"By demonstrating the scale of the reduction in income to the property and quantifying the precise loss in value through the process of income capitalization, a taxpayer can often reduce its tax burden..."
The clearest way to convey the bright side of declining commercial real estate values is through a residential example. At the height of the real estate boom in 2007, my wife and I received an unsolicited offer for a condominium we owned in Florida. The buyer was persistent and eventually paid us three times what we had paid only four years earlier. But because we still wanted a vacation place in Florida, we purchased a new condo as the market was topping out.
As soon as we moved into our new condo, the market crashed. Similar units in our development were soon selling for half the amount we had paid for ours. When my wife saw our first tax assessment, she was dismayed that our condo's value had dropped so far below our purchase price. But because we intended to hold onto the property for many years, and because our property taxes had decreased, the decline in assessed value actually improved our position.
For commercial real estate, the post-2008 increase in vacancy rates and the collapse of the capital markets have led to a substantial value loss. Value-weighted US commercial property values in June this year were down 30.7% from the peak of January 2010, according to the CoStar Commercial Repeat Sales Index. This cloud has a silver lining for property owners, however. The decline in the market creates an opportunity to reduce taxable value, increase the bottom line and begin to turn the property's value upward. To everything there is a season.
Real estate values, much like the real estate market itself, are largely cyclical. Tax assessors usually calculate commercial property value by capitalizing the property income. As rents decline, property value declines, both for business valuation and tax purposes. A lower assessment also reduces the tax bill.
Logically, any reduction in a major expense will raise net income. Other than debt service, the largest expense for most real estate is property tax. Consequently, as the tax load decreases, the property owner's bottom line increases.
Few local governments assess properties annually. Most properties are reassessed every three or four years, and the tax authority simply adjusts values annually to reflect general market changes. A property may carry an assessment from the market's peak or from a time when the property had less vacancy, thereby overstating the current value.
Assessors will not always reduce a property's assessed value simply because hard economic times have fallen on a region. The problem is further compounded because assessors rarely have access to a property's rent roll. When assessors choose to reduce values generally, the reduction may not be tied to a specific property's actual reduction in tenancy.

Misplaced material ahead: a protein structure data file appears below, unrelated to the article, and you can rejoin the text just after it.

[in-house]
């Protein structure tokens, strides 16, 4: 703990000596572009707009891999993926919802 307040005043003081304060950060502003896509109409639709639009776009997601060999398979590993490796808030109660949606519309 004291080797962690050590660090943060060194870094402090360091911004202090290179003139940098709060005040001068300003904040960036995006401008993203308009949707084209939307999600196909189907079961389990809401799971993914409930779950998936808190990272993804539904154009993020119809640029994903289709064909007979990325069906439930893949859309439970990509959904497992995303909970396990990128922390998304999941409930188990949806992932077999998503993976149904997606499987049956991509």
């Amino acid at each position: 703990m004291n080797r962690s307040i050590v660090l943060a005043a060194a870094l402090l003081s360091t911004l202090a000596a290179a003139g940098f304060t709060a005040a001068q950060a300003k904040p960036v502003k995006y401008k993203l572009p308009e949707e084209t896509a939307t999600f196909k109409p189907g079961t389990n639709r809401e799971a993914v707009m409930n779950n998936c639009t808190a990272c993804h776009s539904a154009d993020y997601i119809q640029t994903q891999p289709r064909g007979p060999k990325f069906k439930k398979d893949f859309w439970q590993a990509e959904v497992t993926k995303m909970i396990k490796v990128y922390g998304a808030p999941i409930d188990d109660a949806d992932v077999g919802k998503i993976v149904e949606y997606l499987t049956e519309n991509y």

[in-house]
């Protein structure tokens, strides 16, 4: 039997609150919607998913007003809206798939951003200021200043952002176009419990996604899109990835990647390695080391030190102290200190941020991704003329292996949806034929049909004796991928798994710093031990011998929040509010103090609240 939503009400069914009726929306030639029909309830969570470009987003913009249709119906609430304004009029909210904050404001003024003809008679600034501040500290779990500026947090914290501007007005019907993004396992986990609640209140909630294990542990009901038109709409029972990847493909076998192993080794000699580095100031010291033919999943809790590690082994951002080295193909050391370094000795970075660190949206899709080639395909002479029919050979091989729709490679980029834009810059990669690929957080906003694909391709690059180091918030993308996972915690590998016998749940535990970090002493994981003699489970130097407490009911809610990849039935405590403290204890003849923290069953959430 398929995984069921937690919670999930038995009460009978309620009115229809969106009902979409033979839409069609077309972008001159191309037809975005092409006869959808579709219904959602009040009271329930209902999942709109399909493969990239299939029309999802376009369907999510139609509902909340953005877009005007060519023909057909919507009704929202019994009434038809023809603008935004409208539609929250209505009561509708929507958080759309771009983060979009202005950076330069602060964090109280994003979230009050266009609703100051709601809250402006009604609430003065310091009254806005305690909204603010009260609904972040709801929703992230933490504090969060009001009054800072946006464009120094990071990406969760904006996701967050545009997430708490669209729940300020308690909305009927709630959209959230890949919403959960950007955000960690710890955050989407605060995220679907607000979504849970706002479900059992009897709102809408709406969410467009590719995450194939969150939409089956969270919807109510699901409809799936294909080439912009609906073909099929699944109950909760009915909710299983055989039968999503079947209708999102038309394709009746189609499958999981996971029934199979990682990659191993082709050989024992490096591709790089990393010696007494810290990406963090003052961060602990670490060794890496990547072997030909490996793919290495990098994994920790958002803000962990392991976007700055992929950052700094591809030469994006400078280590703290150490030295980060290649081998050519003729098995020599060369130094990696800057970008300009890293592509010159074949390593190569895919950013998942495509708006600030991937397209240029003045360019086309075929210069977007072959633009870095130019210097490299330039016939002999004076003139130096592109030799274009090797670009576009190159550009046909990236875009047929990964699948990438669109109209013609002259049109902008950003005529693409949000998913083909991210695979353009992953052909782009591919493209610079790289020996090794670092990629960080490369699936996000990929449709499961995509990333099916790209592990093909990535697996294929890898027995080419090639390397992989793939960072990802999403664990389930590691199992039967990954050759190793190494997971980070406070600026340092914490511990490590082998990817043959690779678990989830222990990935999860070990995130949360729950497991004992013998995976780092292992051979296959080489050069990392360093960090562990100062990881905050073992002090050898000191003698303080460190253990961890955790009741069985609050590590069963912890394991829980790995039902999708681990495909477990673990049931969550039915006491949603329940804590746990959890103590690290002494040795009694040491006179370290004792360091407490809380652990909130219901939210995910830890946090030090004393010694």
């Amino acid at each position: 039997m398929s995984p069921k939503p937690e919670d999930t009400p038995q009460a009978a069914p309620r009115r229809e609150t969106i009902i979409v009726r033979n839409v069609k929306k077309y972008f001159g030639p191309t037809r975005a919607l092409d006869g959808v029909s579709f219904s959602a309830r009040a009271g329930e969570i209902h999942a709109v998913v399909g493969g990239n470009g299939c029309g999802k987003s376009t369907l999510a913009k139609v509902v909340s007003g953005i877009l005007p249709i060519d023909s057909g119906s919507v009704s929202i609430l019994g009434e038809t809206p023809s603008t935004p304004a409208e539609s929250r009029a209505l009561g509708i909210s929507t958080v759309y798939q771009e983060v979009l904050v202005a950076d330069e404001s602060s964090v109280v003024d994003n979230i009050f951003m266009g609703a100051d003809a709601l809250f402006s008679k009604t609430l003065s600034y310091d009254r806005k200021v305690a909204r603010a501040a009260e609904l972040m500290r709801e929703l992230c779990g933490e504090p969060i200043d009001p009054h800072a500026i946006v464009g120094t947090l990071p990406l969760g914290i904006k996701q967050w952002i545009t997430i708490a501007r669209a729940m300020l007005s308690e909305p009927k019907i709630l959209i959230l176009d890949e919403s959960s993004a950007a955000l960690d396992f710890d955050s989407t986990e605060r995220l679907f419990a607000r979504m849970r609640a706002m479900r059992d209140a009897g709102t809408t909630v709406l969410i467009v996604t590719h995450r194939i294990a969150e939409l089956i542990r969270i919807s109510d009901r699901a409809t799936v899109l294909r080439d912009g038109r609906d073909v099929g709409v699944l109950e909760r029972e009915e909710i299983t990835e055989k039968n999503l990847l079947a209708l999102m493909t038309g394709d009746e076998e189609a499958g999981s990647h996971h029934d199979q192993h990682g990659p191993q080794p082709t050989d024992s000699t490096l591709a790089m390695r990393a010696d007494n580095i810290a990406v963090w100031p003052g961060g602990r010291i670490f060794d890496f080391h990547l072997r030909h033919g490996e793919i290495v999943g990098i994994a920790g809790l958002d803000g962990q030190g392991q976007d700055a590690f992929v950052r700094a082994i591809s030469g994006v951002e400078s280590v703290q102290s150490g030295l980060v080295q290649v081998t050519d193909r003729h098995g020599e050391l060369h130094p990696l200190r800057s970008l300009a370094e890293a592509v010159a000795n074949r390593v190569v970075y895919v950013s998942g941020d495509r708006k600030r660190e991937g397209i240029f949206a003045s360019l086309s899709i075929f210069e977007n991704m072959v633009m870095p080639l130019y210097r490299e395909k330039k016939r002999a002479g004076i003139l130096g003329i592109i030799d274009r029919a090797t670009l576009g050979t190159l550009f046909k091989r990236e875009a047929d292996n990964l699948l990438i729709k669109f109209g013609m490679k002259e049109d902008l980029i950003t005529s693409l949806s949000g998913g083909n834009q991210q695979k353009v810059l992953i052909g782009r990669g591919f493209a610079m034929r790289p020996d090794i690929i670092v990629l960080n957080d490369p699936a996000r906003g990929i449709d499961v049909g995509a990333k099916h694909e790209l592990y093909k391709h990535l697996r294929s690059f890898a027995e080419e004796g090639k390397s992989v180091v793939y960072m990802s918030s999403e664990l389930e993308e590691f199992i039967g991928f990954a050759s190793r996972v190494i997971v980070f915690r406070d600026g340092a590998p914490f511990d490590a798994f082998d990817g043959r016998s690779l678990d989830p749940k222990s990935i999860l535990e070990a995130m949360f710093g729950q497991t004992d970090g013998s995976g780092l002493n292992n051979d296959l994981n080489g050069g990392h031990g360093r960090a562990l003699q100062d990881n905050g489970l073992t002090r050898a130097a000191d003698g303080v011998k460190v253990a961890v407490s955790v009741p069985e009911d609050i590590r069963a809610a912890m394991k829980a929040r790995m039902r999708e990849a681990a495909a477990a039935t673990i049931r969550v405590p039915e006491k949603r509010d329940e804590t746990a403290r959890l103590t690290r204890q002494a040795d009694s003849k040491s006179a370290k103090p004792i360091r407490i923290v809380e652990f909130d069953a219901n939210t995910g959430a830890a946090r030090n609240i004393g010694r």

In most jurisdictions, however, when a building suffers from an inordinate loss through vacancy, the taxpayer can file a real estate tax appeal requesting an adjustment of the building's assessed value. By demonstrating the scale of the reduction in income to the property and quantifying the precise loss in value through the process of income capitalization, a taxpayer can often successfully and substantially reduce its tax burden. A successful tax appeal and the resulting reduction in tax burden can in turn help offset the loss of income caused by the building's excessive vacancy. Additionally, the lower assessment may remain in effect even as the market improves, resulting in savings for future years.
The tax reduction will boost the property's net operating income. In turn, this will raise the property's market value once the building's increased net operating income is capitalized into anindication of value. This cyclical cause and effect is a built-in economic buffer for owners whose properties suffer from above-normal vacancy rates.
Outside of the tax arena, if a property's expenses decrease and its net income increases, the owner may seek a professional appraisal of the property. An appraisal that accounts for the reduced tax burden may be used to secure more favorable financing, particularly for properties with underwater mortgages. Further, for owners looking to sell their properties, the decrease in the real estate tax load may counterbalance higher-than-average vacancy. A potential buyer will see a better return on investment with a lower tax burden and may be willing to pay more for the property than the occupancy alone would suggest.
By recognizing that there is a silver lining to excessive vacancy and by acting to secure a more favorable assessment, owners can better manage their taxes and keep their property's value elevated in lean times.